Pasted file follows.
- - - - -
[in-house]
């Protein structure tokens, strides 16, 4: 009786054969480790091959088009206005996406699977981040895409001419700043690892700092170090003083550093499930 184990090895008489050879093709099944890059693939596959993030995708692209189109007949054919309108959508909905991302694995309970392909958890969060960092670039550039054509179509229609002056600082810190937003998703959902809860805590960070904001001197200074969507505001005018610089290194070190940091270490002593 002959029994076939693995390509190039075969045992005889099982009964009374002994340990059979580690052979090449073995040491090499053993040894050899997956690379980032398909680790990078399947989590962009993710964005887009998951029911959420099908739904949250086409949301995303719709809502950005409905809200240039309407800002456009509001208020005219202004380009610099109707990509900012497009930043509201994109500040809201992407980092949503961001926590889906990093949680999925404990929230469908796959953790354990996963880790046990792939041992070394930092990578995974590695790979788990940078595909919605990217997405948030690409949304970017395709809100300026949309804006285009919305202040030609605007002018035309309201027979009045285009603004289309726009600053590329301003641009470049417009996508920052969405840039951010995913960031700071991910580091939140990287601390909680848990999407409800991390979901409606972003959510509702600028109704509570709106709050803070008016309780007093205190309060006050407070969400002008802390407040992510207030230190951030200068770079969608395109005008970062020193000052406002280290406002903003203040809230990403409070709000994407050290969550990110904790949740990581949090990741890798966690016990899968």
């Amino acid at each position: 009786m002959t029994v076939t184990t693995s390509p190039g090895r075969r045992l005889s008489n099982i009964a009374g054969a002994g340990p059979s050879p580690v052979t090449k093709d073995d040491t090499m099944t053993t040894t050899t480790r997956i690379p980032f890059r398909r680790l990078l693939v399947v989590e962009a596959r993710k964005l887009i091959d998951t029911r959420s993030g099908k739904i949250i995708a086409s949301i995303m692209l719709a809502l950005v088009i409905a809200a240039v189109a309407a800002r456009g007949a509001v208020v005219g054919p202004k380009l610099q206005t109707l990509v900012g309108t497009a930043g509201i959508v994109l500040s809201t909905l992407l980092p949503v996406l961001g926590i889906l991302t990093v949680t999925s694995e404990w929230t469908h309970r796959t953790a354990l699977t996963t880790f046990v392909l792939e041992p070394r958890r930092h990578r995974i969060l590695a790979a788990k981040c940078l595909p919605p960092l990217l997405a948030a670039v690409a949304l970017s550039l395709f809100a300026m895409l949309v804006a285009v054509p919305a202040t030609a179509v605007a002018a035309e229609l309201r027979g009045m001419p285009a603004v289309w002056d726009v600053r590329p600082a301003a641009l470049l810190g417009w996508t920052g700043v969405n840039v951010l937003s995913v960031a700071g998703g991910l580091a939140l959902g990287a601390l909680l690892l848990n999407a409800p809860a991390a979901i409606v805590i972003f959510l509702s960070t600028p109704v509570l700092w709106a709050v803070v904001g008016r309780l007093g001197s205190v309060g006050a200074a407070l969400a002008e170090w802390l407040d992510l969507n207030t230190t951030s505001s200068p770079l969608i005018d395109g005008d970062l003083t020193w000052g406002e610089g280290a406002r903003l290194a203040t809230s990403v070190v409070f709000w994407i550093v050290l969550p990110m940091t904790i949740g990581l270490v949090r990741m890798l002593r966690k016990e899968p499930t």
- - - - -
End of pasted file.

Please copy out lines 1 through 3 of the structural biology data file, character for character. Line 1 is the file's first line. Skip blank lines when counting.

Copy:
[in-house]
């Protein structure tokens, strides 16, 4: 009786054969480790091959088009206005996406699977981040895409001419700043690892700092170090003083550093499930 184990090895008489050879093709099944890059693939596959993030995708692209189109007949054919309108959508909905991302694995309970392909958890969060960092670039550039054509179509229609002056600082810190937003998703959902809860805590960070904001001197200074969507505001005018610089290194070190940091270490002593 002959029994076939693995390509190039075969045992005889099982009964009374002994340990059979580690052979090449073995040491090499053993040894050899997956690379980032398909680790990078399947989590962009993710964005887009998951029911959420099908739904949250086409949301995303719709809502950005409905809200240039309407800002456009509001208020005219202004380009610099109707990509900012497009930043509201994109500040809201992407980092949503961001926590889906990093949680999925404990929230469908796959953790354990996963880790046990792939041992070394930092990578995974590695790979788990940078595909919605990217997405948030690409949304970017395709809100300026949309804006285009919305202040030609605007002018035309309201027979009045285009603004289309726009600053590329301003641009470049417009996508920052969405840039951010995913960031700071991910580091939140990287601390909680848990999407409800991390979901409606972003959510509702600028109704509570709106709050803070008016309780007093205190309060006050407070969400002008802390407040992510207030230190951030200068770079969608395109005008970062020193000052406002280290406002903003203040809230990403409070709000994407050290969550990110904790949740990581949090990741890798966690016990899968």
């Amino acid at each position: 009786m002959t029994v076939t184990t693995s390509p190039g090895r075969r045992l005889s008489n099982i009964a009374g054969a002994g340990p059979s050879p580690v052979t090449k093709d073995d040491t090499m099944t053993t040894t050899t480790r997956i690379p980032f890059r398909r680790l990078l693939v399947v989590e962009a596959r993710k964005l887009i091959d998951t029911r959420s993030g099908k739904i949250i995708a086409s949301i995303m692209l719709a809502l950005v088009i409905a809200a240039v189109a309407a800002r456009g007949a509001v208020v005219g054919p202004k380009l610099q206005t109707l990509v900012g309108t497009a930043g509201i959508v994109l500040s809201t909905l992407l980092p949503v996406l961001g926590i889906l991302t990093v949680t999925s694995e404990w929230t469908h309970r796959t953790a354990l699977t996963t880790f046990v392909l792939e041992p070394r958890r930092h990578r995974i969060l590695a790979a788990k981040c940078l595909p919605p960092l990217l997405a948030a670039v690409a949304l970017s550039l395709f809100a300026m895409l949309v804006a285009v054509p919305a202040t030609a179509v605007a002018a035309e229609l309201r027979g009045m001419p285009a603004v289309w002056d726009v600053r590329p600082a301003a641009l470049l810190g417009w996508t920052g700043v969405n840039v951010l937003s995913v960031a700071g998703g991910l580091a939140l959902g990287a601390l909680l690892l848990n999407a409800p809860a991390a979901i409606v805590i972003f959510l509702s960070t600028p109704v509570l700092w709106a709050v803070v904001g008016r309780l007093g001197s205190v309060g006050a200074a407070l969400a002008e170090w802390l407040d992510l969507n207030t230190t951030s505001s200068p770079l969608i005018d395109g005008d970062l003083t020193w000052g406002e610089g280290a406002r903003l290194a203040t809230s990403v070190v409070f709000w994407i550093v050290l969550p990110m940091t904790i949740g990581l270490v949090r990741m890798l002593r966690k016990e899968p499930t």